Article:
I’ve mentioned before that what I love most about Twitter is how well it lends itself to quickly chronicling tiny moments of our day: the funny quote, the one-sentence sketch of a moment in time. Days will pass where I have no time to write a proper post, but I can manage a quick tweet about something I don’t want to forget. And I would forget, if I weren’t writing them down. My friends Dave and Julianna used to (maybe still do) keep a piece of paper stuck to their fridge as a place to hastily jot down the hilarious or profound things their children would say. Whenever we visited their house, I’d find myself drawn to that sheet of family treasure. For me, Twitter serves the same purpose.
Here are a few of the snippets I’ve tweeted in recent days:
Beanie: “Mom, if there’s one thing I won’t ever NOT want to do, even when I grow up, it’s play boat in a cardboard box.”
It’s going to be fun to visit her house when she’s grown up.
I ordered Jane some much-needed clothes from Lands End. Too bad I accidentally had them shipped to my parents’ house in Denver. Doh.
A cool thing happened after I tweeted this. I got a follow notice from @LandsEndChat and when I clicked through to check it out, I saw a message addressed to me! The Lands End rep was kindly offering to help me correct my error. I wrote back to explain that it was too late for Lands End to help—I noticed my mistake when I checked the UPS tracking info. The package shipped last week and will likely arrive at my parents’ house tomorrow. But still—I have to say I think that’s a pretty savvy way for companies to use Twitter: track people’s gripes and reach out with proposed solutions. Well done, Lands End.
Breakfast at my house: “Wonderboy! We DO NOT throw whales in the kitchen!”
Wonderboy begs to differ.
Beanie on embroidery: “My favorite part is the pleasant pop!” She means when the eye of the needle pops through the fabric.
When Alice read this one, she IMd me ROFL—it had reminded her of a certain knitting-needle-popping-a-diaper incident from one of our family rendezvous years ago.
I am pretending I didn’t just hear one of the girls scold Wonderboy for licking the cap of the milk jug. Ew.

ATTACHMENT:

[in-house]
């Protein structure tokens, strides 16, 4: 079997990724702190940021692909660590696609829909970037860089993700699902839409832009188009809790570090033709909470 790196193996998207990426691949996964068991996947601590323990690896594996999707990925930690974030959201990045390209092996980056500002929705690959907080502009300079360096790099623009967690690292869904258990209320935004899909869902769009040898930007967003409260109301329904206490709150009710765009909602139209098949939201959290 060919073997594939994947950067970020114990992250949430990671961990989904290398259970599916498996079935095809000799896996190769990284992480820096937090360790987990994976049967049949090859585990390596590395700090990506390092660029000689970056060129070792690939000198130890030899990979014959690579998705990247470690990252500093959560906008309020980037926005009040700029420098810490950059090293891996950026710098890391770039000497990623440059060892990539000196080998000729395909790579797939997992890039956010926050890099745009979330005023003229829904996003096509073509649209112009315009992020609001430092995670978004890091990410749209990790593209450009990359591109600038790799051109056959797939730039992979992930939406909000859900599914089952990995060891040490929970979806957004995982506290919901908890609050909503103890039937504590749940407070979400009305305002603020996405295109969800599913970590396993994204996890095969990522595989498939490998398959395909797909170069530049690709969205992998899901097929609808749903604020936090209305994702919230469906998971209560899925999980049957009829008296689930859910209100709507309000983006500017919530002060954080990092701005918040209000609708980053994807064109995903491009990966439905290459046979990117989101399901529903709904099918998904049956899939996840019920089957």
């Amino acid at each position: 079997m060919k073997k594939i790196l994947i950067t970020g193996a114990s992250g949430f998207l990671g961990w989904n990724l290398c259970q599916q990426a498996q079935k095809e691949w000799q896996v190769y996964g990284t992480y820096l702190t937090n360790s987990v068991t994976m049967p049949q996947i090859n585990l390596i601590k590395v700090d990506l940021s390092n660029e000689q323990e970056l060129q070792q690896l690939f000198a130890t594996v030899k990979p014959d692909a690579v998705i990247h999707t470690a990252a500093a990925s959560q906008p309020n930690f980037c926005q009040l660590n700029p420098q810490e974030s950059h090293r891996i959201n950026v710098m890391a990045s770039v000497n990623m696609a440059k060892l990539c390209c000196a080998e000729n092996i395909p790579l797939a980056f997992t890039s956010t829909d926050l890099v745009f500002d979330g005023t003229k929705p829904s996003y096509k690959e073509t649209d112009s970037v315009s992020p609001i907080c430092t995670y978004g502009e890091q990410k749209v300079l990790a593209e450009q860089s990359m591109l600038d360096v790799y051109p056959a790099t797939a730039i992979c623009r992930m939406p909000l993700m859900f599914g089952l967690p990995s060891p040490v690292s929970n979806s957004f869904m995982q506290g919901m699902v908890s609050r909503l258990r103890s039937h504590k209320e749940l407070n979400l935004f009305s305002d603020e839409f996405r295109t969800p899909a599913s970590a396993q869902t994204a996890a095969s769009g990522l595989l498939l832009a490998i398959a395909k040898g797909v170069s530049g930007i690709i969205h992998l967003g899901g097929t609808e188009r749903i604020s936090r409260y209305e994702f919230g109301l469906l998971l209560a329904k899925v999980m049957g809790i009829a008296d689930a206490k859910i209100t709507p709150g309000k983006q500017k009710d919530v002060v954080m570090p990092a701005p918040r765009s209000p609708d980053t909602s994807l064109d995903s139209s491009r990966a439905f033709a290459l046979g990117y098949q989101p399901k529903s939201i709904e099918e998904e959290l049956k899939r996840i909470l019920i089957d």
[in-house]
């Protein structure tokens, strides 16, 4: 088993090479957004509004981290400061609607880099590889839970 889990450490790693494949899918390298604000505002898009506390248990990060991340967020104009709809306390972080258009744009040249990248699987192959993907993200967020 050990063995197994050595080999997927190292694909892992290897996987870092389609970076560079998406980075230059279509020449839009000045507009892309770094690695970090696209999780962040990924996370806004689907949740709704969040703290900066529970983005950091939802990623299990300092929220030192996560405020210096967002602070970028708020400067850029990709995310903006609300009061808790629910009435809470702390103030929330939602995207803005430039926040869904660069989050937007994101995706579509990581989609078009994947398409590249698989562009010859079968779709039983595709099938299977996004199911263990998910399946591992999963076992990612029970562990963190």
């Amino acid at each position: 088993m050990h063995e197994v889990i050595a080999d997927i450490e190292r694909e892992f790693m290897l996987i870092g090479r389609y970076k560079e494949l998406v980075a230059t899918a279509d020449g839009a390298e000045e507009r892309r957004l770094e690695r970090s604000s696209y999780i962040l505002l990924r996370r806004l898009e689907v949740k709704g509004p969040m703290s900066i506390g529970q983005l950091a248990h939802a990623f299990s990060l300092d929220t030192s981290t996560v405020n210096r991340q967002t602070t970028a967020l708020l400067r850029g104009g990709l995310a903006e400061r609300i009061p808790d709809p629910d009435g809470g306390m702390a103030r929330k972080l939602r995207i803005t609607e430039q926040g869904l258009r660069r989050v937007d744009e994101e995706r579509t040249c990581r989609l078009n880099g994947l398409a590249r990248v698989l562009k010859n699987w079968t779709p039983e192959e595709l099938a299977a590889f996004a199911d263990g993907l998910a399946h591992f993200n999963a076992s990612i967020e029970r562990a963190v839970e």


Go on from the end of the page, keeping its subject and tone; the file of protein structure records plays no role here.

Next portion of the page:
Oh that was so nice! Cuddling Rilla as she fell asleep in big girls’ room, while Scott read aloud Sign of the Beaver to us all.
I should write more about this. I am loving our new bedtime routine. Scott puts Wonderboy to bed first, and when he’s asleep, the rest of us gather in the girls’ room. Rilla’s new bed is on the way, but for now she is sleeping on that little futon I mentioned last week. By day three of the switch, she was on board and looks forward to her nursing time every night. I curl up on the futon with her, and the other girls are tucked in their beds, and Scott reads aloud to us. It’s been four or five years since I read Sign of the Beaver to Jane. It’s every bit as gripping as I remember. From my nest on the floor I can see Beanie’s eyes grow bigger and bigger as Scott gets to the exciting parts. I know this routine will shift again in a month or so when there’s a new baby in the mix, but right now, I am savoring it like crazy.
Happy little girls: Rose’s fave jeans had big hole in knee. I turned them into shorts and made doll skirts out of the cut-off pant legs.
and the follow-up:
Said Bean: “This skirt is perfect for Kit b/c it’s the same thing her mom would have done during the Great Depression!”
Rilla has spent the past 20 min painstakingly stripping leaves from the ficus & hiding them in the piano bench.
This is a prime example of something I’m glad I wrote down because I would surely have forgotten all about it ten minutes later. It was the funniest sight to behold; she was so serious and focused as she plugged away at this self-imposed task. Yes, I ought to have stopped her from de-leafing the houseplant, but I was having too much fun watching her walk back and forth, stuffing leaves into the bench. It was like she’d found her vocation in life.
Overheard: 13yo: “I wonder why mirror neurons for yawning are so sensitive.” 2yo, shrugging: “I don’t know.”
Oh my heart: Rilla, after oohing over the fleece slippers Jane made me, runs to big sis: “You make some small ‘lippers for me? Pease?”
Needless to say, Jane did. And what adorable lippers they are.
Sisters in the Wild
I’m Very Considerate That Way
Two Thousand Words
Today’s Math Lesson
The Sisters Have Spoken